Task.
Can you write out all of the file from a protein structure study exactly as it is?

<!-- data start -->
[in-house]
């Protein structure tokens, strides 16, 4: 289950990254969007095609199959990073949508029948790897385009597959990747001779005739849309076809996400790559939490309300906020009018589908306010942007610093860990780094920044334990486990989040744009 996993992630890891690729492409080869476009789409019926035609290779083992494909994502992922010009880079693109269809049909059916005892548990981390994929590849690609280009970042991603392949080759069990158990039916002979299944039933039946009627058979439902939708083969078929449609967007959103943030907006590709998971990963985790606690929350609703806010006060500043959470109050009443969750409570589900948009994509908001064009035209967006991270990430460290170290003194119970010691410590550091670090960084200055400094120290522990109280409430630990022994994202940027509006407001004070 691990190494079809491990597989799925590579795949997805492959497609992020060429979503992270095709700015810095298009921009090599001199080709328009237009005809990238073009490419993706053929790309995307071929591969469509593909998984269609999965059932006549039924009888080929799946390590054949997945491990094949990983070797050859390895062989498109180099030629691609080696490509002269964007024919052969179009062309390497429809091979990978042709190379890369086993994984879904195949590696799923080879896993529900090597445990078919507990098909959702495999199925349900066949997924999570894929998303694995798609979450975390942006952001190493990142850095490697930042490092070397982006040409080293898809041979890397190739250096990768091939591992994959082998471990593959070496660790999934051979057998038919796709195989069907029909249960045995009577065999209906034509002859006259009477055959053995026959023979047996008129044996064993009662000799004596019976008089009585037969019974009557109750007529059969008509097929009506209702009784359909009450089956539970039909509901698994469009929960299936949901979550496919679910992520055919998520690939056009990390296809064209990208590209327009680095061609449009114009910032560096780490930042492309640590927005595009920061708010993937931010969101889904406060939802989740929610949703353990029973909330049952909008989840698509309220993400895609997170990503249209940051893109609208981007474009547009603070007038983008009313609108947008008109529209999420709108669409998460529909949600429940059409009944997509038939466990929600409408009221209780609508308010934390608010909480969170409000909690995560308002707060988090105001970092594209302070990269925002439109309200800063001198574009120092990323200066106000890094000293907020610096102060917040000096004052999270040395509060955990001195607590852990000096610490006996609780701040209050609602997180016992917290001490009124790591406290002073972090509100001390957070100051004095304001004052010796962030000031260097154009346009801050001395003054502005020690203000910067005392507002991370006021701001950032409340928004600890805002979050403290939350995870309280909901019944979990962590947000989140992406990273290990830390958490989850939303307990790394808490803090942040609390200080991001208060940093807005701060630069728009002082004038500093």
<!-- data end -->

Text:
[in-house]
């Protein structure tokens, strides 16, 4: 289950990254969007095609199959990073949508029948790897385009597959990747001779005739849309076809996400790559939490309300906020009018589908306010942007610093860990780094920044334990486990989040744009 996993992630890891690729492409080869476009789409019926035609290779083992494909994502992922010009880079693109269809049909059916005892548990981390994929590849690609280009970042991603392949080759069990158990039916002979299944039933039946009627058979439902939708083969078929449609967007959103943030907006590709998971990963985790606690929350609703806010006060500043959470109050009443969750409570589900948009994509908001064009035209967006991270990430460290170290003194119970010691410590550091670090960084200055400094120290522990109280409430630990022994994202940027509006407001004070 691990190494079809491990597989799925590579795949997805492959497609992020060429979503992270095709700015810095298009921009090599001199080709328009237009005809990238073009490419993706053929790309995307071929591969469509593909998984269609999965059932006549039924009888080929799946390590054949997945491990094949990983070797050859390895062989498109180099030629691609080696490509002269964007024919052969179009062309390497429809091979990978042709190379890369086993994984879904195949590696799923080879896993529900090597445990078919507990098909959702495999199925349900066949997924999570894929998303694995798609979450975390942006952001190493990142850095490697930042490092070397982006040409080293898809041979890397190739250096990768091939591992994959082998471990593959070496660790999934051979057998038919796709195989069907029909249960045995009577065999209906034509002859006259009477055959053995026959023979047996008129044996064993009662000799004596019976008089009585037969019974009557109750007529059969008509097929009506209702009784359909009450089956539970039909509901698994469009929960299936949901979550496919679910992520055919998520690939056009990390296809064209990208590209327009680095061609449009114009910032560096780490930042492309640590927005595009920061708010993937931010969101889904406060939802989740929610949703353990029973909330049952909008989840698509309220993400895609997170990503249209940051893109609208981007474009547009603070007038983008009313609108947008008109529209999420709108669409998460529909949600429940059409009944997509038939466990929600409408009221209780609508308010934390608010909480969170409000909690995560308002707060988090105001970092594209302070990269925002439109309200800063001198574009120092990323200066106000890094000293907020610096102060917040000096004052999270040395509060955990001195607590852990000096610490006996609780701040209050609602997180016992917290001490009124790591406290002073972090509100001390957070100051004095304001004052010796962030000031260097154009346009801050001395003054502005020690203000910067005392507002991370006021701001950032409340928004600890805002979050403290939350995870309280909901019944979990962590947000989140992406990273290990830390958490989850939303307990790394808490803090942040609390200080991001208060940093807005701060630069728009002082004038500093």